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hormonal

You Decide: Making Informed Health Choices about Hormonal Contraception

Designed to help health care providers better understand and speak to the risks and benefits of hormonal contraception, and helpful for patients to choose for themselves.

Why is birth control always the woman's responsibility?

Anonymous asks:

I heard about a male birth control pill a few years ago but have not heard anything about it since. Does it even exist? Other than the condom, I feel like it's always the woman's responsibility. I know that the consequences of unprotected sex are heavier for women but I would love it if it wasn't always the woman who had to throw her body out of whack by taking birth control. That said, the pill and other hormonal birth control methods all seem to have some health risk involved (increased breast cancer risk, cardiovascular risk, etc.) I know we need to protect ourselves, but it seems extreme to take all these health risks to avoid pregnancy (considering the fact that many people who use birth control do not even use a condom or protection against STIs). I just think that if a man loved a woman, he would not want her to increase her risk of certain health problems by taking the pill. Is the condom really a dependable method for someone like me who refuses to take hormonal birth control? There are just so many choices to make when becoming sexually active.

He isn't okay with condoms, so I'm starting the patch. Is that safe enough?

Anonymous asks:

I'm planning to start taking birth control, patches to be more specific. My boyfriend and I used to just use just the withdrawal method before we started using condoms and he is still very uncomfortable with condoms. He cannot be as aroused when he has it on. I know sex feels better without a condom but, I would like to know if using a condom is completely necessary when already taking another type of birth control, like the pill or the patch? What do most women regularly do?

What's the difference between the pill and the morning-after pill?

freakoutxx asks:

I'm 16 and thinking about having sex with my boyfriend for the first time. If I do choose to have sex with him I want to be as safe as possible. Of course we'll use a condom, but as I said I want to be as safe as possible so I was wondering about birth control pills. I've heard of the "morning after pill" and of "the pill." What's the difference? I found this info. on 'the pill' but I'm not sure it's accurate:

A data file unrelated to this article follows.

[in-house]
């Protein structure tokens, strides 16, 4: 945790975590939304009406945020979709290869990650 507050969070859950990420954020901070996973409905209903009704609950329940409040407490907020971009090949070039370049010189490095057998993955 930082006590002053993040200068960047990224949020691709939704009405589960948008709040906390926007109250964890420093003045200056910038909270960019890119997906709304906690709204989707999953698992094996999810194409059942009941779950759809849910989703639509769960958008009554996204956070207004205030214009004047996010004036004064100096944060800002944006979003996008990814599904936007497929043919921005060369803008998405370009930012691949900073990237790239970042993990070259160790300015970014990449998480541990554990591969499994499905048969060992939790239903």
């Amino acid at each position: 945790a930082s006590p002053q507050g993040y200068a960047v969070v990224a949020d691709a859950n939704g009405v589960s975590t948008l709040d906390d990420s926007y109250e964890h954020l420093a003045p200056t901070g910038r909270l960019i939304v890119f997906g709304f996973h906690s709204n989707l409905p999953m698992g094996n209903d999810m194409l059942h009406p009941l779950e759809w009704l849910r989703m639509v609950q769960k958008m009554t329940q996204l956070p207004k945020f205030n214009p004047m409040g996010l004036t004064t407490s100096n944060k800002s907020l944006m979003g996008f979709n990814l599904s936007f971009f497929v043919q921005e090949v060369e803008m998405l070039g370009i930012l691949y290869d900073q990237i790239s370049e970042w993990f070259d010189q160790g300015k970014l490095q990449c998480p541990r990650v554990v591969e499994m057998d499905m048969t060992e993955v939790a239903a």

Combination Pill
This pill contains estrogen and progestin. The combination pill works in two important ways. First, it prevents the ovaries from releasing an egg each month. Second, it causes the cervical mucus near the opening of the uterus to thicken, making it close to impossible for sperm to enter.

Progestin Pill
Unlike the Combination pill, the Progestin pill contains no estrogen. This absence of estrogen means that the ovaries will still release an egg each month. But because the progestin causes a thickening of the cervical mucus (liquid near the opening of the uterus), it's close to impossible for sperm to enter and fertilize the egg

Also I was wondering is if I do choose to have sex with my boy friend, I would not be confiding in my parents, so I would need to get birth control pills on my own or with my boy friend. Would a prescription from my doctor be absolutely neccesary?

It's pretty obvious I don't know much about protecting myself when it comes to sex. But from your site I've gotten so many answers it's awesome! I've learned things about my body I never knew were SO important, and the great consequences of unsafe sex. But I haven't found much about these pills, I was hoping I could get some answers from you. I'd really like to learn more about this even if i don't have sex with my boy friend now I know I'll need to know later if I do. Thank you!!

Too wet for good friction?

kristopolis asks:

I'm a female college sophomore & started having partnersex fairly recently, around May. So far it's been a wonderful experience but within the past six weeks or so my partner has had difficulty climaxing because my vagina gets so wet he loses sensation. To be honest, it doesn't feel as great for me either when I'm totally sopping and lose all sense of friction! We've never used condoms (we're both STI-free & I'm on the Pill) and never had a need for lubricant. I know that your amount of vaginal secretion has a lot to do with where you are in your cycle, as well as being aroused...I'm just not really sure what to do about this. Obviously, it's not something I can control but I've started to get so nervous during sex that I'm going to get "too" wet that I can't climax either! And that isn't much fun at all. Is this a problem that other girls have? And how would you recommend dealing with it? Thank you so much.

Information on this site is provided for educational purposes. It is not meant to and cannot substitute for advice or care provided by an in-person medical professional. The information contained herein is not meant to be used to diagnose or treat a health problem or disease, or for prescribing any medication. You should always consult your own healthcare provider if you have a health problem or medical condition.